Antithrombotic efficacy of recombinant tick anticoagulant peptide. A potent inhibitor of coagulation factor Xa in a primate model of arterial thrombosis.
BACKGROUND Tick anticoagulant peptide is a specific, potent inhibitor of blood coagulation factor Xa. The effects of recombinant tick anticoagulant peptide (rTAP) and standard heparin (SH) were compared in an anesthetized baboon model of arterial thrombosis where platelet deposition onto a Dacron vascular graft segment of an arteriovenous (AV) shunt was studied.
METHODS AND RESULTS Animals were randomized to receive systemic administration of SH (10 or 100 U/kg i.v. bolus followed by 0.4 or 1.0 U/kg/min i.v. infusion, respectively) or rTAP (6.25, 12.5, or 25.0 micrograms/kg/min i.v. infusion). rTAP, but not SH, caused a significant (p less than 0.05), dose-dependent reduction of indium-111 labeled platelet and iodine-125 labeled fibrin (ogen) deposition onto the graft. Deposition was not significantly increased from baseline values during infusion of 12.5 or 25.0 micrograms/kg/min of rTAP. Blood flow was maintained at 64 +/- 9, 95 +/- 2, or 97 +/- 2% of baseline following infusion of 6.25, 12.5, or 25.0 micrograms/kg/min of rTAP, respectively. Both SH and rTAP significantly (p less than 0.05) decreased the systemic fibrinopeptide A (FPA) elevation during exposure to the Dacron graft. rTAP was fully antithrombotic at APTT values of 42.6 +/- 2.4 seconds (less than twofold basal value), while SH had no antithrombotic efficacy despite APTT values greater than 150 seconds (greater than fivefold basal value).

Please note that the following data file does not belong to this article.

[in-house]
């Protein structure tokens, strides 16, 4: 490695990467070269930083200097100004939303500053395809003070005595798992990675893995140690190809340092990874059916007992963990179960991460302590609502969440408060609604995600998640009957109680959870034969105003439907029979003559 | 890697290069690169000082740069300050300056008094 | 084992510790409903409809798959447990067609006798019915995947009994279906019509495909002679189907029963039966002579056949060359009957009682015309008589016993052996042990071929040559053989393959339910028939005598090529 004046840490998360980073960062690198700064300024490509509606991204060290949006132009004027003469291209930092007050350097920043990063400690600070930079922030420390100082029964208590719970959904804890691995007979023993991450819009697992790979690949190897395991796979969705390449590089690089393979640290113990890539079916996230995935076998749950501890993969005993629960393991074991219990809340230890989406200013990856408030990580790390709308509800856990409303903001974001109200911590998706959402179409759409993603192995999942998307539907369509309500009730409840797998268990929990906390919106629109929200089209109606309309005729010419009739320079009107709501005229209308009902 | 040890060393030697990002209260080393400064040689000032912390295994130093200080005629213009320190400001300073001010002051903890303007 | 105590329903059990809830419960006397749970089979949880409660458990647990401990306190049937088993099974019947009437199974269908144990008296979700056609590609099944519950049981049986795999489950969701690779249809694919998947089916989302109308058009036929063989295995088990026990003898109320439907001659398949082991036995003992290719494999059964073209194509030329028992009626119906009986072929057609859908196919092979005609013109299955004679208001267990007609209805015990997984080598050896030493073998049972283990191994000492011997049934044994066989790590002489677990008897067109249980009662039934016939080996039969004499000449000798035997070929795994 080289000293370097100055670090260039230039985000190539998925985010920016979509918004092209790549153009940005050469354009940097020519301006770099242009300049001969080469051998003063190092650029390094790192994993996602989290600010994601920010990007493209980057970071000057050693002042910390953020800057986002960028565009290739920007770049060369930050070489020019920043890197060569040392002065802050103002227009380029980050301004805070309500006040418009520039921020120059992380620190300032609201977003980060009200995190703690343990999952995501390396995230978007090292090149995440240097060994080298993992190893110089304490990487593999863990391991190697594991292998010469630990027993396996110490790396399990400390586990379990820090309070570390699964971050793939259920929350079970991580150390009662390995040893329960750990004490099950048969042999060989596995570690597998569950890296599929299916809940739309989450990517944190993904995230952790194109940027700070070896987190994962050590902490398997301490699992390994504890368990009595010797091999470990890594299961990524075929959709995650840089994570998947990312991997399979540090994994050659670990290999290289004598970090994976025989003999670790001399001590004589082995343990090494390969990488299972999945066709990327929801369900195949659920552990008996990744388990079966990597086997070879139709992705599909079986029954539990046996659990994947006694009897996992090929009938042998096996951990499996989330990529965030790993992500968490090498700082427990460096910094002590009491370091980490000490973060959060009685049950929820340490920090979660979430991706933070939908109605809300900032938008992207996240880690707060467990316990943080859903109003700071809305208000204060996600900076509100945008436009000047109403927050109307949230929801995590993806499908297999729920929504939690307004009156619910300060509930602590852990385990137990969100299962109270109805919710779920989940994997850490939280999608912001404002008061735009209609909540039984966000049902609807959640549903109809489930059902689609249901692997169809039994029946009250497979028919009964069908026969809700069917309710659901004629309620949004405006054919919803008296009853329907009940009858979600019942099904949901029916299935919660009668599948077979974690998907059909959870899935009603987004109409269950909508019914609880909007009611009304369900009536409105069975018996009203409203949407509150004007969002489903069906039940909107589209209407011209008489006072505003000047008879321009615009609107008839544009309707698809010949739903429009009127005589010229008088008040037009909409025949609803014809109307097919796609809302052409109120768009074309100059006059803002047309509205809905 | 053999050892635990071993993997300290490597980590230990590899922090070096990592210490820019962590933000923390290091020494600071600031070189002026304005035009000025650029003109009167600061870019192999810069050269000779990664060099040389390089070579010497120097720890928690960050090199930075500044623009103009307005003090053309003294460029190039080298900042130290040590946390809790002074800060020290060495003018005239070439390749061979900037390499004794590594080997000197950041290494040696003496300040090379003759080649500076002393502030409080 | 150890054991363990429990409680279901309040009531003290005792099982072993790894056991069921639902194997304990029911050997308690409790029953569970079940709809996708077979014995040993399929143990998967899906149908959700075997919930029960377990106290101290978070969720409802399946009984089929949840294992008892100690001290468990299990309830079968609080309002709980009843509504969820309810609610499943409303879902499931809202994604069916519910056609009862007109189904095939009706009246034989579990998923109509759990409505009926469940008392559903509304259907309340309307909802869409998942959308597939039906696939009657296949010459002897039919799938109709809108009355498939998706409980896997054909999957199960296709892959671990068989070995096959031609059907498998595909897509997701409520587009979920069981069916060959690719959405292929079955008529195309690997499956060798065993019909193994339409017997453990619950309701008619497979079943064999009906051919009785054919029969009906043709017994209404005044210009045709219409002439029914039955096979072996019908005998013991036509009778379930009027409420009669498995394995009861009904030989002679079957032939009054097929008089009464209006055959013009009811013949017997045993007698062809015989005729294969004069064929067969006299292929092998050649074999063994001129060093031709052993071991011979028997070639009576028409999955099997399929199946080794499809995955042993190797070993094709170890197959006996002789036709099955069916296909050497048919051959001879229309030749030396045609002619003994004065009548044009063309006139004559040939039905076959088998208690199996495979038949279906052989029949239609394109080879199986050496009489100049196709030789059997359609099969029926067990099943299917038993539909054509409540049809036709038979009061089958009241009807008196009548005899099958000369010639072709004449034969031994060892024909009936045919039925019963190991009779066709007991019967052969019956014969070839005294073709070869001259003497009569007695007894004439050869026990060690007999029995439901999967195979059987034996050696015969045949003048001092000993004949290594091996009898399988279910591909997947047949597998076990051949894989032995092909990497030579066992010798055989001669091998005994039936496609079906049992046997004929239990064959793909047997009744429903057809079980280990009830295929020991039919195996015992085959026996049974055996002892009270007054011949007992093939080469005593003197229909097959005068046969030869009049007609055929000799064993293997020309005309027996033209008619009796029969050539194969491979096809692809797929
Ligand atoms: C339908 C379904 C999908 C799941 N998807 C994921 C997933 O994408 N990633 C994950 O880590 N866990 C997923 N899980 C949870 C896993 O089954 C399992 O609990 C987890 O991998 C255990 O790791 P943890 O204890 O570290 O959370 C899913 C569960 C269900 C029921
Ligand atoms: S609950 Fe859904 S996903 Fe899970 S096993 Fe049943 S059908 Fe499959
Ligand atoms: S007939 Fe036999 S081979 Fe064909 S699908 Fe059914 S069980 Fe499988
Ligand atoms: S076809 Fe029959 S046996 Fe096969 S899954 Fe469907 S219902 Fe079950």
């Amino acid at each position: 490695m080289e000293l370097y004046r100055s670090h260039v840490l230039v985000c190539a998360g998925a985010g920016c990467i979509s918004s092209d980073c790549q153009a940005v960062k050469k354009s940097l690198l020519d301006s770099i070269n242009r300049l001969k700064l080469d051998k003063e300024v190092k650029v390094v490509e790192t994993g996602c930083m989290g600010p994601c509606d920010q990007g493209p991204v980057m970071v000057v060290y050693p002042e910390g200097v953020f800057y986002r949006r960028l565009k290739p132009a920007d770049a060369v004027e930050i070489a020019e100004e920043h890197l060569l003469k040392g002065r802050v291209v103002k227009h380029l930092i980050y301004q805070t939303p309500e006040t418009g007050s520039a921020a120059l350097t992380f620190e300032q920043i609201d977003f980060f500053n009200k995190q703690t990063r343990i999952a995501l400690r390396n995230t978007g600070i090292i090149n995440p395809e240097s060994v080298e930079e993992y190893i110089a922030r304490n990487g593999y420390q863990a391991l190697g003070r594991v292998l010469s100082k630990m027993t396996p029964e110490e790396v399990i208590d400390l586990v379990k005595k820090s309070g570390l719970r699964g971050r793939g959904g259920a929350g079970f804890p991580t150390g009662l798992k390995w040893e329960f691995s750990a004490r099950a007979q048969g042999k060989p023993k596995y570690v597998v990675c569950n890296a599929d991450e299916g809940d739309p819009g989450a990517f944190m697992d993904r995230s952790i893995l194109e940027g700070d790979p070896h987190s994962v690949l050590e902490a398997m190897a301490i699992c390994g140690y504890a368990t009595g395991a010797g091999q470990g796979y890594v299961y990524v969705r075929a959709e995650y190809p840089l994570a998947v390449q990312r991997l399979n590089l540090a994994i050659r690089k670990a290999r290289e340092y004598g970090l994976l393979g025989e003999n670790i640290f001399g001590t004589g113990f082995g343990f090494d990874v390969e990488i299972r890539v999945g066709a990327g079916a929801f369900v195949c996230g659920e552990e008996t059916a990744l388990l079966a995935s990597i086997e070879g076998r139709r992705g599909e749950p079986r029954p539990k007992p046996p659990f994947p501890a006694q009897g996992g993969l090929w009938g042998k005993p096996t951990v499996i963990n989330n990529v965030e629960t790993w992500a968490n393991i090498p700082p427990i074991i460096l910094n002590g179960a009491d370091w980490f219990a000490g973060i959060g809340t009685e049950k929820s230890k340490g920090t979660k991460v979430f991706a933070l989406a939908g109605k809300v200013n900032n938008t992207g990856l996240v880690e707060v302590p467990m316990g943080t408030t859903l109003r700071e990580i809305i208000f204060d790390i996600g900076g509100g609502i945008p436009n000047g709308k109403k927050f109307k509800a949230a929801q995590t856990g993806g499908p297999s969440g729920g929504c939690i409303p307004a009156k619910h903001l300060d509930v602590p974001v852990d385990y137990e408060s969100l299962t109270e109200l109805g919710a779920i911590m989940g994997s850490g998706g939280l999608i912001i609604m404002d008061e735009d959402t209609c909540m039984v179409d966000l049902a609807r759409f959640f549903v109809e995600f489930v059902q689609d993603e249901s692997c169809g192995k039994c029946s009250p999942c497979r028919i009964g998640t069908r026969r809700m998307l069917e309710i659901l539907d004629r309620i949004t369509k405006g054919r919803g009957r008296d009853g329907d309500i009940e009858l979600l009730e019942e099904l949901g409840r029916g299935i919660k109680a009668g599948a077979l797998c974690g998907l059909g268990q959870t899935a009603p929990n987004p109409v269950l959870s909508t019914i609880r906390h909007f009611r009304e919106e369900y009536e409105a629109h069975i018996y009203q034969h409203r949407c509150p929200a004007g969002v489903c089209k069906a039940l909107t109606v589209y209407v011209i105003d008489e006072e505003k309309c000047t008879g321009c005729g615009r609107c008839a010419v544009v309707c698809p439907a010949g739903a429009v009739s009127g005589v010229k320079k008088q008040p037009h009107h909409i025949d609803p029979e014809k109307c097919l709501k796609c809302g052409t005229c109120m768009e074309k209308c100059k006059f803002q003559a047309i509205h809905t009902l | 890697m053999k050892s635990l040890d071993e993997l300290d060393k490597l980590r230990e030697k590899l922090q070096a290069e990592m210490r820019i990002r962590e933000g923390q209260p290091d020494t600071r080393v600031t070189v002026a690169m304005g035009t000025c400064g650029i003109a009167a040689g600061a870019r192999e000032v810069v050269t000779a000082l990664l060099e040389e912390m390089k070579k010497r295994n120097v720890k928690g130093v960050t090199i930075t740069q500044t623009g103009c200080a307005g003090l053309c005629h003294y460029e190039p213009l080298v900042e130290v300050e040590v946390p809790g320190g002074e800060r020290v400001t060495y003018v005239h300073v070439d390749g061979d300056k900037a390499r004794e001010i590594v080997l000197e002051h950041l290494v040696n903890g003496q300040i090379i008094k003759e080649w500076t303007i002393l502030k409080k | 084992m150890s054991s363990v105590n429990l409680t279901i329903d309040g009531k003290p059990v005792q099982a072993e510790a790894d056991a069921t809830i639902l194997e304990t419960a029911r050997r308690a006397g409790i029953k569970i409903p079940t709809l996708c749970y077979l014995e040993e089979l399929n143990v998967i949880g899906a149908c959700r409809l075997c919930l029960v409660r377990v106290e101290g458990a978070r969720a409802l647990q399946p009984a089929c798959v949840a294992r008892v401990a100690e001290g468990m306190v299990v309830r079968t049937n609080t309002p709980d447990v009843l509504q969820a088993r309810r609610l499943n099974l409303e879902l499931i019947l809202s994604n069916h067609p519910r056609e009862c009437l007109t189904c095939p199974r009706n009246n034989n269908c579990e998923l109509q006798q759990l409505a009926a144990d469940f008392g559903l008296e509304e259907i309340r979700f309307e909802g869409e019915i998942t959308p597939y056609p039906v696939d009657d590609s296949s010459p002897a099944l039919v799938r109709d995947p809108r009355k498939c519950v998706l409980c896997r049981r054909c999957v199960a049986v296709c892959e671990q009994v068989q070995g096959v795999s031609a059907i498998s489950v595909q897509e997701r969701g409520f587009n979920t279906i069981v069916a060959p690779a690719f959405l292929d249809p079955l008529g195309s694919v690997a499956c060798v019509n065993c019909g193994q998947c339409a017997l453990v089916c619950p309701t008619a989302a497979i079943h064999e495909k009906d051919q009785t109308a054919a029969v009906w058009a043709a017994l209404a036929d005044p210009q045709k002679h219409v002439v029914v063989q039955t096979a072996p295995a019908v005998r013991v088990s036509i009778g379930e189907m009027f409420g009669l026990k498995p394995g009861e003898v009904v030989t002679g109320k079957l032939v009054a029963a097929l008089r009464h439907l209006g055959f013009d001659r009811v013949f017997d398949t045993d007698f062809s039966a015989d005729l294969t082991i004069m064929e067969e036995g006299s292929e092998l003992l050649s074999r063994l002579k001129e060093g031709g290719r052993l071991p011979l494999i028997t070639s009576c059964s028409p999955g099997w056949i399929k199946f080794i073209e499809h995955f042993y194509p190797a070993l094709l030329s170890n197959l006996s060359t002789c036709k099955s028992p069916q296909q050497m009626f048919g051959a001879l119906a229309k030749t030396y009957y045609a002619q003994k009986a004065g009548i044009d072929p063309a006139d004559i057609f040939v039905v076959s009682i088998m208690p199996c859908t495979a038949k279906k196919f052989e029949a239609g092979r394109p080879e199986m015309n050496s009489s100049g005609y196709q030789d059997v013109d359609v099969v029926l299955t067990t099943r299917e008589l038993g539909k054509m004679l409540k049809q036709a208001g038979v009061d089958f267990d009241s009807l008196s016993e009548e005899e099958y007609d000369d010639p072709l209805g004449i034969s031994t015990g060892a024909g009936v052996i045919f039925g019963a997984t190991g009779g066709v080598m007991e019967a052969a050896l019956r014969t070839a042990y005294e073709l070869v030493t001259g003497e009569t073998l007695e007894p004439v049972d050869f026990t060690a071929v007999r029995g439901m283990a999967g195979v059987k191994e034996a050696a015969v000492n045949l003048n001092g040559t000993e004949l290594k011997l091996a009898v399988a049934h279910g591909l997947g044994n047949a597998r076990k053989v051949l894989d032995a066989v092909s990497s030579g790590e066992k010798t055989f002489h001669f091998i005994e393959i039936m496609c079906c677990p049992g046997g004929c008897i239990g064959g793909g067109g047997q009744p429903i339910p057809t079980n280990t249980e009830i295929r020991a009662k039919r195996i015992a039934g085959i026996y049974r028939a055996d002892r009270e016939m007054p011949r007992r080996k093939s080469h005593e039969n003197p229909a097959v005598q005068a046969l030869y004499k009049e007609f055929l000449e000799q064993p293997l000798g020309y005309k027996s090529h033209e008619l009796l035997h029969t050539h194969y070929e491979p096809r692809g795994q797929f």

CONCLUSIONS The demonstrated antithrombotic effect of rTAP in the absence of alterations in primary hemostasis suggests that controlling thrombin generation through inhibition of factor Xa may be a novel and effective pharmacological approach in the prevention of high-shear arterial thrombosis.
- Copyright © 1991 by American Heart Association